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Students Build Tiny House for Veteran Nonprofit

TUNKHANNOCK, Pa. — Tiny houses have been popping up all over the country in an effort to live simply and leave a smaller environmental footprint. The tren...

TUNKHANNOCK, Pa. -- Tiny houses have been popping up all over the country in an effort to live simply and leave a smaller environmental footprint.

The trend has reached one Wyoming County high school where students are building a tiny house for a nonprofit veterans organization.

A tiny house with a big mission -- that's what Tunkhannock Area High School students have been working on since the beginning of the school year.

Greg Ellsworth is the director of career and technology education at Tunkhannock Area. he's always wanted to build a tiny house, so he brought the idea to the school as a collaborative project for the school's vocational classes.

"They said, 'that would be awesome, can we actually do that.' And I said, 'Absolutely.' We just got to find someplace to put it when we're done or somebody that can utilize it," Ellsworth said.

Enter Patriots Cove, a retreat for injured veterans and first responders. Co-founder Jeff Swire is a former student at Tunkhannock Area and went on to serve in the Army for 20 years. He says opening Patriots Cove saved his life and he hopes it does the same for others.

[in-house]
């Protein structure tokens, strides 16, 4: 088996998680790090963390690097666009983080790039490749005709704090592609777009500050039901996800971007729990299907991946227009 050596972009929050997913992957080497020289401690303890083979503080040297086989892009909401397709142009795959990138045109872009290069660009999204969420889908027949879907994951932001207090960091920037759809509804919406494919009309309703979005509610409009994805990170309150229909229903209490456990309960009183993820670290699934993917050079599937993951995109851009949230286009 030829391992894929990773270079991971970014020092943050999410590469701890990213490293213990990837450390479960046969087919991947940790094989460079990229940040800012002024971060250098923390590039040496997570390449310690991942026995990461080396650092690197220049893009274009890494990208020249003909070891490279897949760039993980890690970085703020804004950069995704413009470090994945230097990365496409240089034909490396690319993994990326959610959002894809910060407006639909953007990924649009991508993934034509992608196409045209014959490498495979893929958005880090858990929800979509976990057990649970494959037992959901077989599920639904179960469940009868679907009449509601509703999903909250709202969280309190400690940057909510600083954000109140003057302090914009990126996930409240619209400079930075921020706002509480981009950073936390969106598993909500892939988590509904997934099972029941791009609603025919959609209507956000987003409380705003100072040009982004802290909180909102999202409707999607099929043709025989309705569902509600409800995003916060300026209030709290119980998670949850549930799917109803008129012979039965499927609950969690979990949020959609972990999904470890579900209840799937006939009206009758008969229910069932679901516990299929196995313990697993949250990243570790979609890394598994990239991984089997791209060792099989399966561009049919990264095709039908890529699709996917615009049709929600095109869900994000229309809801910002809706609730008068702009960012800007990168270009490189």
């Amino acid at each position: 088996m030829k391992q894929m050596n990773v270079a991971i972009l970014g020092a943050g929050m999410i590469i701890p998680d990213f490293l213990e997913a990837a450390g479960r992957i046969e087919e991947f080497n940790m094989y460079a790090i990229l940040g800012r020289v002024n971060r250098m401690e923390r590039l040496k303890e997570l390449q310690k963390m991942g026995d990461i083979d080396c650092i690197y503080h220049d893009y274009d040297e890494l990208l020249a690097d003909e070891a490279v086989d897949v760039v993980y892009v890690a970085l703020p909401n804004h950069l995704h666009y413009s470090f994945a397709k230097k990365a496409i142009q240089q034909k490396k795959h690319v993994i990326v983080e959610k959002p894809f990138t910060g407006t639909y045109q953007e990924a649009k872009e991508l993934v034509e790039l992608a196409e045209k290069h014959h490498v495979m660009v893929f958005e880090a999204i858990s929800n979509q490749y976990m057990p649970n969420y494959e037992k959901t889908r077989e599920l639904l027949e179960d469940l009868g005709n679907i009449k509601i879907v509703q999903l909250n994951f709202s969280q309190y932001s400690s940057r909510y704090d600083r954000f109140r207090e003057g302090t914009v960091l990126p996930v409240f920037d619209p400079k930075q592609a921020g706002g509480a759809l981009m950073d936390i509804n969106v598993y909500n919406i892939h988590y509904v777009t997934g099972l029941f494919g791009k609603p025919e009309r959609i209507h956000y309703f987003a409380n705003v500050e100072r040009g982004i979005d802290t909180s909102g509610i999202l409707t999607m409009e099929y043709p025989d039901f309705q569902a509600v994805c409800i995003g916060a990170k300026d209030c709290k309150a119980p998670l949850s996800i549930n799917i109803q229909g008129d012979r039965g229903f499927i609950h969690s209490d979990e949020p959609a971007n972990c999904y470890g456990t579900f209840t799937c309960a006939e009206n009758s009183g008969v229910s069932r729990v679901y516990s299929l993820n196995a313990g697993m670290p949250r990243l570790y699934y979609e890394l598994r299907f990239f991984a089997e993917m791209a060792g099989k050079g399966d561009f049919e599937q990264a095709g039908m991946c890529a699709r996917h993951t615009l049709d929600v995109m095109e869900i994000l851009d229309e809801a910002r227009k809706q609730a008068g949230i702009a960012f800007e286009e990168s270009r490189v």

"I knew here was a place they could come back to. They could return from these places and find a bit of solace and a little bit of peace, and give them a chance to realize that they're not broken people," Swire said.

The people who serve as mentors at Patriots Cove are all volunteers and they come from all over the country.

The tiny home will serve as a bunkhouse for the mentors, so they can stay on the property.

"Sometimes we're up late at night talking and not having to drive to a hotel after that is really a convenience," Swire said.

Ellsworth and his students say the hardest part wasn't building the tiny house but making sure everything could fit inside of it.

"It's tough to get it all jammed in there, and we want to make it the best we can for them," said Ellsworth.

It's been a crash course for students, not only in architecture and engineering, but also in serving their community.

"It feels really great knowing that something I designed is being put together for a great cause. Never did I ever think I'd be able to do this," said senior Michael Prebola.

The students hope to have the tiny house completed by the end of the school year.